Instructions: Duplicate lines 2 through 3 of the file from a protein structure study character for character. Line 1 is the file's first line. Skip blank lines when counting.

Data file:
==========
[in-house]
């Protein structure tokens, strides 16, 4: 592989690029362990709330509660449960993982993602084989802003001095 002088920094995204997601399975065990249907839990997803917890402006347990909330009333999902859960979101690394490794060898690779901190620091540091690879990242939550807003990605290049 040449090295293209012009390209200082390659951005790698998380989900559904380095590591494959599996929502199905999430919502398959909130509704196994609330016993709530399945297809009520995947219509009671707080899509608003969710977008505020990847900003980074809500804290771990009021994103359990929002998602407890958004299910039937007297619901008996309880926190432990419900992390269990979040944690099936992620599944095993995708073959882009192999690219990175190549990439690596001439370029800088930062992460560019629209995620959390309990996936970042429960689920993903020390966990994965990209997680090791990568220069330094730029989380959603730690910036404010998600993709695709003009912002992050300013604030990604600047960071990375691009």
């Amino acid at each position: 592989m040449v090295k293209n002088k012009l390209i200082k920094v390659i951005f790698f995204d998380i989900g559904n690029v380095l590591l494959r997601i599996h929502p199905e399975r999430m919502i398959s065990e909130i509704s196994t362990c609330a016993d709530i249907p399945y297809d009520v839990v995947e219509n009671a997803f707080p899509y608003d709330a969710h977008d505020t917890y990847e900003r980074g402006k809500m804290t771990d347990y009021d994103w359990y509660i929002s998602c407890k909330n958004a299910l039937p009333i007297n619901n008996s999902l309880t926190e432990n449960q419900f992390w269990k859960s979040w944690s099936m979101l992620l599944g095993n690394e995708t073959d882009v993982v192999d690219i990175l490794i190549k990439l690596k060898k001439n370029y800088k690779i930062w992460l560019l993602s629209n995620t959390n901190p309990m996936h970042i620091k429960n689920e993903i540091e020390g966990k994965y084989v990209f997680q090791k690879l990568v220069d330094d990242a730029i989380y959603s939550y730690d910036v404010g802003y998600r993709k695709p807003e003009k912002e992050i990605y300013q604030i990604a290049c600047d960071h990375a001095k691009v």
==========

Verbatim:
């Protein structure tokens, strides 16, 4: 592989690029362990709330509660449960993982993602084989802003001095 002088920094995204997601399975065990249907839990997803917890402006347990909330009333999902859960979101690394490794060898690779901190620091540091690879990242939550807003990605290049 040449090295293209012009390209200082390659951005790698998380989900559904380095590591494959599996929502199905999430919502398959909130509704196994609330016993709530399945297809009520995947219509009671707080899509608003969710977008505020990847900003980074809500804290771990009021994103359990929002998602407890958004299910039937007297619901008996309880926190432990419900992390269990979040944690099936992620599944095993995708073959882009192999690219990175190549990439690596001439370029800088930062992460560019629209995620959390309990996936970042429960689920993903020390966990994965990209997680090791990568220069330094730029989380959603730690910036404010998600993709695709003009912002992050300013604030990604600047960071990375691009």
């Amino acid at each position: 592989m040449v090295k293209n002088k012009l390209i200082k920094v390659i951005f790698f995204d998380i989900g559904n690029v380095l590591l494959r997601i599996h929502p199905e399975r999430m919502i398959s065990e909130i509704s196994t362990c609330a016993d709530i249907p399945y297809d009520v839990v995947e219509n009671a997803f707080p899509y608003d709330a969710h977008d505020t917890y990847e900003r980074g402006k809500m804290t771990d347990y009021d994103w359990y509660i929002s998602c407890k909330n958004a299910l039937p009333i007297n619901n008996s999902l309880t926190e432990n449960q419900f992390w269990k859960s979040w944690s099936m979101l992620l599944g095993n690394e995708t073959d882009v993982v192999d690219i990175l490794i190549k990439l690596k060898k001439n370029y800088k690779i930062w992460l560019l993602s629209n995620t959390n901190p309990m996936h970042i620091k429960n689920e993903i540091e020390g966990k994965y084989v990209f997680q090791k690879l990568v220069d330094d990242a730029i989380y959603s939550y730690d910036v404010g802003y998600r993709k695709p807003e003009k912002e992050i990605y300013q604030i990604a290049c600047d960071h990375a001095k691009v």